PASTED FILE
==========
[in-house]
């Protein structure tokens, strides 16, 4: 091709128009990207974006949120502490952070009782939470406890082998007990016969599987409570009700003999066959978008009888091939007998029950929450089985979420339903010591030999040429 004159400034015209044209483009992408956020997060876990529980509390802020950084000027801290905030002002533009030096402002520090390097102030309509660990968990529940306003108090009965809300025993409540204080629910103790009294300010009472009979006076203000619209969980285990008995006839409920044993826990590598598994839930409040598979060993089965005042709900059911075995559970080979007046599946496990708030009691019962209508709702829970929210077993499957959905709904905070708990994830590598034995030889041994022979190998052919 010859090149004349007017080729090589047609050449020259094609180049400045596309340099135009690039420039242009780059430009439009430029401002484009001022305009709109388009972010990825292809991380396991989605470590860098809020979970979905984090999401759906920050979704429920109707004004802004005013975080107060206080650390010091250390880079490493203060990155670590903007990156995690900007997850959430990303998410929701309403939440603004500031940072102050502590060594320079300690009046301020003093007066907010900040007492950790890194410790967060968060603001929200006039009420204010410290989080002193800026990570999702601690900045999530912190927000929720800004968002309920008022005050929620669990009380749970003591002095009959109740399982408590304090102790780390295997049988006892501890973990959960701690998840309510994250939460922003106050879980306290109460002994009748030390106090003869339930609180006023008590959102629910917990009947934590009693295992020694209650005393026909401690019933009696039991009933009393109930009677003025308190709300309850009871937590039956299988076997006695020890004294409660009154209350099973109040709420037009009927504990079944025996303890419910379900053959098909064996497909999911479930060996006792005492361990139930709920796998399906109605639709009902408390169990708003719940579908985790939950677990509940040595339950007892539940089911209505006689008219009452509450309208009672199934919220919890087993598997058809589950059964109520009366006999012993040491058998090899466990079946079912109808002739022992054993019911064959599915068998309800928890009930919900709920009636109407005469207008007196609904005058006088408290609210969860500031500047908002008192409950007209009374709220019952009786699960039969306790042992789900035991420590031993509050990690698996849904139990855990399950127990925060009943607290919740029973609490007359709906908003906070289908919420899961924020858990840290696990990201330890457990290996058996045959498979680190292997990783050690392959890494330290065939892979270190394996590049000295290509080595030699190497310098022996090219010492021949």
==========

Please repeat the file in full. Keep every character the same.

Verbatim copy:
[in-house]
């Protein structure tokens, strides 16, 4: 091709128009990207974006949120502490952070009782939470406890082998007990016969599987409570009700003999066959978008009888091939007998029950929450089985979420339903010591030999040429 004159400034015209044209483009992408956020997060876990529980509390802020950084000027801290905030002002533009030096402002520090390097102030309509660990968990529940306003108090009965809300025993409540204080629910103790009294300010009472009979006076203000619209969980285990008995006839409920044993826990590598598994839930409040598979060993089965005042709900059911075995559970080979007046599946496990708030009691019962209508709702829970929210077993499957959905709904905070708990994830590598034995030889041994022979190998052919 010859090149004349007017080729090589047609050449020259094609180049400045596309340099135009690039420039242009780059430009439009430029401002484009001022305009709109388009972010990825292809991380396991989605470590860098809020979970979905984090999401759906920050979704429920109707004004802004005013975080107060206080650390010091250390880079490493203060990155670590903007990156995690900007997850959430990303998410929701309403939440603004500031940072102050502590060594320079300690009046301020003093007066907010900040007492950790890194410790967060968060603001929200006039009420204010410290989080002193800026990570999702601690900045999530912190927000929720800004968002309920008022005050929620669990009380749970003591002095009959109740399982408590304090102790780390295997049988006892501890973990959960701690998840309510994250939460922003106050879980306290109460002994009748030390106090003869339930609180006023008590959102629910917990009947934590009693295992020694209650005393026909401690019933009696039991009933009393109930009677003025308190709300309850009871937590039956299988076997006695020890004294409660009154209350099973109040709420037009009927504990079944025996303890419910379900053959098909064996497909999911479930060996006792005492361990139930709920796998399906109605639709009902408390169990708003719940579908985790939950677990509940040595339950007892539940089911209505006689008219009452509450309208009672199934919220919890087993598997058809589950059964109520009366006999012993040491058998090899466990079946079912109808002739022992054993019911064959599915068998309800928890009930919900709920009636109407005469207008007196609904005058006088408290609210969860500031500047908002008192409950007209009374709220019952009786699960039969306790042992789900035991420590031993509050990690698996849904139990855990399950127990925060009943607290919740029973609490007359709906908003906070289908919420899961924020858990840290696990990201330890457990290996058996045959498979680190292997990783050690392959890494330290065939892979270190394996590049000295290509080595030699190497310098022996090219010492021949």